Then Falcons backup quarterback Steve DeBerg, who came out of retirement at the age of 44 in 1998, consults with head coach Dan Reeves and quarterback Chris Chandler on the sideline of a game. DeBerg is the oldest quarterback to ever start an NFL game and oldest to be on a Super Bowl roster.
Photo: David Tulis/Atlanta Journal-Constitution
Photo: David Tulis/Atlanta Journal-Constitution

Tom Brady has a lot but he doesn’t have an ex-Falcons QB’s record (yet)

He doesn’t have what Steve DeBerg has.

“It’s nice,” the former Falcons’ quarterback said Thursday of his unique NFL record. “If Tom ever gets there, I’d be happy to come to the game to help him commemorate the occasion.”

Brady is chasing history. He’s also chasing a former Falcon. DeBerg-envy melts most commoners.

In 1998, DeBerg, having retired after the 1993 season following a 16-year career with five teams, made the surprising decision to come out of beach-bum hibernation. He sent letters to five teams seeking a job. The Falcons bit. Then coach Dan Reeves was looking for a veteran backup, in case of catastrophe, to sit behind the oft-injured Chris Chandler. DeBerg was 44 years old.

“Some of the players called him grandpa,” Reeves said.

“The offensive linemen called me the David Hasselhoff of the NFL,” DeBerg said.

Two things happened. The Hoff-like father figure, mentor to players, not lifeguards, played in eight games. He started one against the New York Jets, thereby becoming the oldest NFL quarterback to start a game.

The Falcons stunned most that season by going 14-2, upsetting the Minnesota Vikings in the NFC Championship game and going to the Super Bowl. DeBerg, who turned 45 years old two weeks before the game, then became the oldest player ever to be on a Super Bowl team’s roster.

So here comes Tom Brady, still dazzling the masses at the age of 40. He continues to play at a high level and has managed to stay relatively injury free, failing to miss a game because of injury in the past nine years. In recent months, we’ve learned about his diet, his training methods, his sleeping habits.

We’re now being educated about “TB12,” the gym and treatment program he launched with his long-time trainer and “body coach,” Alex Guerrero.

We see video of him tearing off the ends of a banana and eating only the middle third because, well, we’re not sure, but Tom does it so you should, too. Meanwhile, wipe that queso off your chin.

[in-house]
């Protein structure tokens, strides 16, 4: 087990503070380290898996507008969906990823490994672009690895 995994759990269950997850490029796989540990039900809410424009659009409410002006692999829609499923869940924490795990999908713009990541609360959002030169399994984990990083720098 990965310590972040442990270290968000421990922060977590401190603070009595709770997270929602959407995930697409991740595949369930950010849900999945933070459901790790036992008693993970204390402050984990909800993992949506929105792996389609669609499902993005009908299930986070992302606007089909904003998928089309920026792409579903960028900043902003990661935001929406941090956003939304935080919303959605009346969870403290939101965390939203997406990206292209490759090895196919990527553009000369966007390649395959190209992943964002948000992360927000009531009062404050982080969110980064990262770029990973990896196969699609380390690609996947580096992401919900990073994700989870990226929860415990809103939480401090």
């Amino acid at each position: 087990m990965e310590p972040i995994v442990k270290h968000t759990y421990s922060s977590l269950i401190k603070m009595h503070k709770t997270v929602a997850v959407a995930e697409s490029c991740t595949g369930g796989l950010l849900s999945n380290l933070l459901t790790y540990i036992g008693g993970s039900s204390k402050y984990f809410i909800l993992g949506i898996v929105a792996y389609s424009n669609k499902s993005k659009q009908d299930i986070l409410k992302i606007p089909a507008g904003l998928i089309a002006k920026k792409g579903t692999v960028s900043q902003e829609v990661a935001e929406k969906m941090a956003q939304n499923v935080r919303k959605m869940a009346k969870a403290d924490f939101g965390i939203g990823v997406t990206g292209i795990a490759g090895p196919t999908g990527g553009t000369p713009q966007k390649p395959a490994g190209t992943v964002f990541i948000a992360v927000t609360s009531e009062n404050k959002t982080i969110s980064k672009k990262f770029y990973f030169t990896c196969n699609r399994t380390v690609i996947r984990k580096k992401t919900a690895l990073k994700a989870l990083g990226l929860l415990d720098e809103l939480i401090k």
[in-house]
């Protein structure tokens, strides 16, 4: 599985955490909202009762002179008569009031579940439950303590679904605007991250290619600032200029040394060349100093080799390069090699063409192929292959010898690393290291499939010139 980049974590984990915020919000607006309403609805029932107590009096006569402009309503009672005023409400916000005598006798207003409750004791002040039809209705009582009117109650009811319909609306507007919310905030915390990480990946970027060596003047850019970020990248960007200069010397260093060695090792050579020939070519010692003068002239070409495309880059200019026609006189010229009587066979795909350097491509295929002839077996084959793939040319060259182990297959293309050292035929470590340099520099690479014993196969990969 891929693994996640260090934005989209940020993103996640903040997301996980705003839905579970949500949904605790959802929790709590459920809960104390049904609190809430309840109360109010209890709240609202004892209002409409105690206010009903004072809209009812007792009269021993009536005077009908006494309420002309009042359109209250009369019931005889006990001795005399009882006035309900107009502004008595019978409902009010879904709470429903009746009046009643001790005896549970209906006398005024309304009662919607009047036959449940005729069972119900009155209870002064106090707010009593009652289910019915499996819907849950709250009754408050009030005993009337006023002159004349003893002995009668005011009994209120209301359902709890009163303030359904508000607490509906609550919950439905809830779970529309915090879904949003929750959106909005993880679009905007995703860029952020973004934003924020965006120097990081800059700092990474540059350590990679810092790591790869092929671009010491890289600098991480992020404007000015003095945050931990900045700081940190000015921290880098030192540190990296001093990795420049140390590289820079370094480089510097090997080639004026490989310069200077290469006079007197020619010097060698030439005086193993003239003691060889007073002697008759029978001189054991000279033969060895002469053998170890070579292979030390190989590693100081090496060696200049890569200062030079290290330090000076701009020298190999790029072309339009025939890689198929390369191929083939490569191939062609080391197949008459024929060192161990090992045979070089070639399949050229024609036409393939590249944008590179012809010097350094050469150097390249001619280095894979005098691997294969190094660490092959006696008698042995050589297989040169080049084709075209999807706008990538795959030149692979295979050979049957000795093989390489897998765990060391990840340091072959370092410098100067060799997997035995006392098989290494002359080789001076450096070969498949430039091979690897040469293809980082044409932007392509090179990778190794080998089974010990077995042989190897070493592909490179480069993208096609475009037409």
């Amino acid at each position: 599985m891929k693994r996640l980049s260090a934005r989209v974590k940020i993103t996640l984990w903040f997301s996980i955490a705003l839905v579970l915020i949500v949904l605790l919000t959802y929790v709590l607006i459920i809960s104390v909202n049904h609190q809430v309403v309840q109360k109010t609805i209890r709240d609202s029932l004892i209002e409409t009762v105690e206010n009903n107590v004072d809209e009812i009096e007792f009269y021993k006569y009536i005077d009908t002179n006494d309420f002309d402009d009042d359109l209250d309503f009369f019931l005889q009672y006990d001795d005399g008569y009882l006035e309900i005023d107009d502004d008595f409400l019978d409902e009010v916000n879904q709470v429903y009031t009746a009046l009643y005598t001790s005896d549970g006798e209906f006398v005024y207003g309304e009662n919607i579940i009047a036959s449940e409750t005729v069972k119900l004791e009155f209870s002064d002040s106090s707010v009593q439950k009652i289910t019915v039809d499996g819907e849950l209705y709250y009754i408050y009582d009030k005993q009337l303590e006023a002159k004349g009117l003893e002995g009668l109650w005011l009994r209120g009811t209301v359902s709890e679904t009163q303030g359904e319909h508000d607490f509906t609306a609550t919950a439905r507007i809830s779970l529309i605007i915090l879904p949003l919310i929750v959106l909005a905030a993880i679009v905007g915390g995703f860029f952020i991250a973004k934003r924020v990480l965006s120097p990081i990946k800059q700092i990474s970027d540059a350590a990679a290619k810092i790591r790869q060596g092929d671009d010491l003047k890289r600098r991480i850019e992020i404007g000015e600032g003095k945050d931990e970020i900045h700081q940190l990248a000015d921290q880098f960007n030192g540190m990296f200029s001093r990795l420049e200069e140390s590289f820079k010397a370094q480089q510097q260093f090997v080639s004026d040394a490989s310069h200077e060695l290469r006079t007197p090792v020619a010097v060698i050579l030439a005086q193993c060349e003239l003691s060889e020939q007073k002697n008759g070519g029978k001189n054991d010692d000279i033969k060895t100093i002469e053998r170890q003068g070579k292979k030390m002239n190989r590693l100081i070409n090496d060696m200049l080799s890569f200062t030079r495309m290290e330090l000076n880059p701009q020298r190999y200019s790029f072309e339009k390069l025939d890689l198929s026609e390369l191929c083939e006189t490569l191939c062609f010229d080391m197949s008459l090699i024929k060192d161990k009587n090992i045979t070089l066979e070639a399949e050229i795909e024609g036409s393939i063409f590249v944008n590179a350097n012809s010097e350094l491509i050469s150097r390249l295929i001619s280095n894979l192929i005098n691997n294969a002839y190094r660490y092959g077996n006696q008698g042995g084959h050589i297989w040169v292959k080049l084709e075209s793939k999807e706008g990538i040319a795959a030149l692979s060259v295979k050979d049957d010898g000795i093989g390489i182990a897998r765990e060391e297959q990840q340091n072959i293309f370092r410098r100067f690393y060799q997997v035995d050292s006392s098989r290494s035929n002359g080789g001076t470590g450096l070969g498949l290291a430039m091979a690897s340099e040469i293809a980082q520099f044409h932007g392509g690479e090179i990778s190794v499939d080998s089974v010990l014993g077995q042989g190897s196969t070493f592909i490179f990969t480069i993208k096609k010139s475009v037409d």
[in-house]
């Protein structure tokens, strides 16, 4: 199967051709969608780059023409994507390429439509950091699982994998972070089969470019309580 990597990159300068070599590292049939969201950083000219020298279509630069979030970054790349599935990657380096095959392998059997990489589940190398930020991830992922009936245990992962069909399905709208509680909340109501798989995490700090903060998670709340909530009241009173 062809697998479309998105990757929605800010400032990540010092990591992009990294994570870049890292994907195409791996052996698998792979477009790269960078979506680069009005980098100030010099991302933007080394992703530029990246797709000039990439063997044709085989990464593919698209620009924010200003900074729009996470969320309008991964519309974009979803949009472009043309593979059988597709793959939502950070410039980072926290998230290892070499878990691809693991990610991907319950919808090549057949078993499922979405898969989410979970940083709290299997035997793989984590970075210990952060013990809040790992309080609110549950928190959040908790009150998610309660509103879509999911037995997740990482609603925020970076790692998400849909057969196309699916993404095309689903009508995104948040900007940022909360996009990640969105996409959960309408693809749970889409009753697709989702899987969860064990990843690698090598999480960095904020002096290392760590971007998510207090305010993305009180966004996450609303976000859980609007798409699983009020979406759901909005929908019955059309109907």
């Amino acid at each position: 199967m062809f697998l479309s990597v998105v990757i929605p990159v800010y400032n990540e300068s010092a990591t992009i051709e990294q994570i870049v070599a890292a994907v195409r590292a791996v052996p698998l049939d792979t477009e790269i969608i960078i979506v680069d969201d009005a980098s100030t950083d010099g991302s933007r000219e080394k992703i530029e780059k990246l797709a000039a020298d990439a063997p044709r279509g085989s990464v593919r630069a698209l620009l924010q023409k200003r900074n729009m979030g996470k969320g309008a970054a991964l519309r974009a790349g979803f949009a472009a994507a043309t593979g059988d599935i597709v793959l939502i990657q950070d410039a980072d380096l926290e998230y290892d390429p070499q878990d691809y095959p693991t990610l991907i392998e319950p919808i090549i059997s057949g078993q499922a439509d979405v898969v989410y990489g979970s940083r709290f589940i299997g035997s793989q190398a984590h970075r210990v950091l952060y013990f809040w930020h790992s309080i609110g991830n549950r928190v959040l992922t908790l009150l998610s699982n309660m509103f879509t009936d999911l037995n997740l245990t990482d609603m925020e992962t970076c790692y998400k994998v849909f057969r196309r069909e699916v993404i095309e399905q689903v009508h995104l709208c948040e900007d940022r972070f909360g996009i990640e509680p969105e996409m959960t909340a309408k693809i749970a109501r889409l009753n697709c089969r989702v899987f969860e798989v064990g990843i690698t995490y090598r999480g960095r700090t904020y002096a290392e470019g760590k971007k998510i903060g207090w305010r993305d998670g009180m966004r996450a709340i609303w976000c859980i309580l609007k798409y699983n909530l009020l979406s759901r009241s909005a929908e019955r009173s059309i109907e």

Brady appears as driven as ever to keep playing, against the preferences of his wife. So as he goes into Sunday’s Super Bowl against Philadelphia, the obvious questions: Was he aware of DeBerg’s age records and does he have any desire to break them?

“I didn’t know that about Steve DeBerg,” he said. “I knew he was a great player, and he played for a long time. That’s a great credit to him.”

And the future?
“I was trying to play into my mid-40s,” he continued. “So we’ll see. Football’s such a physical sport. Every game really could be your last game. That’s the reality of the sport.”

He referenced his rigorous training routine of “the last 10 to 12 years,” and added, “As long as I feel like I’m willing to make that commitment to do those things, I feel like I’m able to” play into his mid-40s.

Brady said earlier in week he worked hard to find a routine “so that when I wake up in the morning I’m excited to go to practice. For a lot of older players, their body doesn’t respond. Football is no fun when you’re hurting.”

He was a sixth-round draft pick. He never made the all-Big Ten team at Michigan. But he went on to become one of the more decorated quarterbacks in history, including a record five Super Bowl wins.

His explanation for the turnaround: his diet.

“When I think about the things I ate when I was little, I can understand why I was a late bloomer. It was terrible. As an athlete, your body is your greatest asset. You need to invest in your body. Otherwise I would’ve stopped playing 10 years ago.”

DeBerg’s re-entry to the NFL was borne out of his son’s desire to play high school football. He showed his son some drills, worked out himself and was “surprised to see I could still throw.”

He got the itch, sent the letters and the Falcons signed him.

“Really, I was just looking for a guy who could be like a player-coach,” said Reeves, who coached DeBerg in Denver. “He did more with his knowledge than his athleticism.”

When Chandler got hurt in the sixth game, DeBerg started against the Jets. He went only 9-for-20 in a loss. But in DeBerg’s defense, New York had a strong team that season and went to the AFC title game behind a defense coached by Bill Belichick.

When asked about the potential of Brady playing to 45 and breaking his records, DeBerg said: “I think he can do it if he stays injury free. When you start getting into your 40s, the injury factor and recovery time takes its toll.”

Part of him would like to keep the age record. “But to have somebody like Tom Brady break it would be an honor in itself.”

What would be an appropriate congratulations gift?

“Something to do with father time,” DeBerg said.

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About the Author

Jeff Schultz
Jeff Schultz
Jeff Schultz is a general sports columnist and blogger who isn't afraid to share his opinion, which may not necessarily jibe with yours.